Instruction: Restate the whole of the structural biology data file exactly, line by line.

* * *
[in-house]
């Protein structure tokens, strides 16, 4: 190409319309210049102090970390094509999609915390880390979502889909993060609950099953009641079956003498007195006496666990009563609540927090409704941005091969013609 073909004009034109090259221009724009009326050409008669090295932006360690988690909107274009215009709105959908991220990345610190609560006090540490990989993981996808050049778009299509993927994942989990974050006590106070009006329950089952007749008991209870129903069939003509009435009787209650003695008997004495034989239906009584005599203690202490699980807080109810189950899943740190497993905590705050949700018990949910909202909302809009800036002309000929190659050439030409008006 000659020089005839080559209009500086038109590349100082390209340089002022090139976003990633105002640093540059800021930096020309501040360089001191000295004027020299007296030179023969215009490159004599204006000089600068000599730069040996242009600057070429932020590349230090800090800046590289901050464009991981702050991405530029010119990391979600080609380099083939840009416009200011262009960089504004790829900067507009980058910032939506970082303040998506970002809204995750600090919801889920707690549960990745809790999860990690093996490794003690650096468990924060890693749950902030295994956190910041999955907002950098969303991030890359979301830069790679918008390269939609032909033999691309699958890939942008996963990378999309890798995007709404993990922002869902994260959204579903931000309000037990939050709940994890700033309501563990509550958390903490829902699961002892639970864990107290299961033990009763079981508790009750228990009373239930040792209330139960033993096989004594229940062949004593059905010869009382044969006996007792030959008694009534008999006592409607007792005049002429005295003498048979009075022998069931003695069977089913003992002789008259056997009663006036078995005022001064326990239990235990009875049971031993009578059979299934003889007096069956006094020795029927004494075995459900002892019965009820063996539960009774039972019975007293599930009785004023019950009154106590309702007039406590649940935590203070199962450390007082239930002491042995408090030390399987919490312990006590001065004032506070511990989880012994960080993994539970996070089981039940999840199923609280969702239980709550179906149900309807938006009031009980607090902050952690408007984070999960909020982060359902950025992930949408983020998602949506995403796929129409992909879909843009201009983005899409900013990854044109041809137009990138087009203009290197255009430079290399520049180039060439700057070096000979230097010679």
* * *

[in-house]
């Protein structure tokens, strides 16, 4: 190409319309210049102090970390094509999609915390880390979502889909993060609950099953009641079956003498007195006496666990009563609540927090409704941005091969013609 073909004009034109090259221009724009009326050409008669090295932006360690988690909107274009215009709105959908991220990345610190609560006090540490990989993981996808050049778009299509993927994942989990974050006590106070009006329950089952007749008991209870129903069939003509009435009787209650003695008997004495034989239906009584005599203690202490699980807080109810189950899943740190497993905590705050949700018990949910909202909302809009800036002309000929190659050439030409008006 000659020089005839080559209009500086038109590349100082390209340089002022090139976003990633105002640093540059800021930096020309501040360089001191000295004027020299007296030179023969215009490159004599204006000089600068000599730069040996242009600057070429932020590349230090800090800046590289901050464009991981702050991405530029010119990391979600080609380099083939840009416009200011262009960089504004790829900067507009980058910032939506970082303040998506970002809204995750600090919801889920707690549960990745809790999860990690093996490794003690650096468990924060890693749950902030295994956190910041999955907002950098969303991030890359979301830069790679918008390269939609032909033999691309699958890939942008996963990378999309890798995007709404993990922002869902994260959204579903931000309000037990939050709940994890700033309501563990509550958390903490829902699961002892639970864990107290299961033990009763079981508790009750228990009373239930040792209330139960033993096989004594229940062949004593059905010869009382044969006996007792030959008694009534008999006592409607007792005049002429005295003498048979009075022998069931003695069977089913003992002789008259056997009663006036078995005022001064326990239990235990009875049971031993009578059979299934003889007096069956006094020795029927004494075995459900002892019965009820063996539960009774039972019975007293599930009785004023019950009154106590309702007039406590649940935590203070199962450390007082239930002491042995408090030390399987919490312990006590001065004032506070511990989880012994960080993994539970996070089981039940999840199923609280969702239980709550179906149900309807938006009031009980607090902050952690408007984070999960909020982060359902950025992930949408983020998602949506995403796929129409992909879909843009201009983005899409900013990854044109041809137009990138087009203009290197255009430079290399520049180039060439700057070096000979230097010679």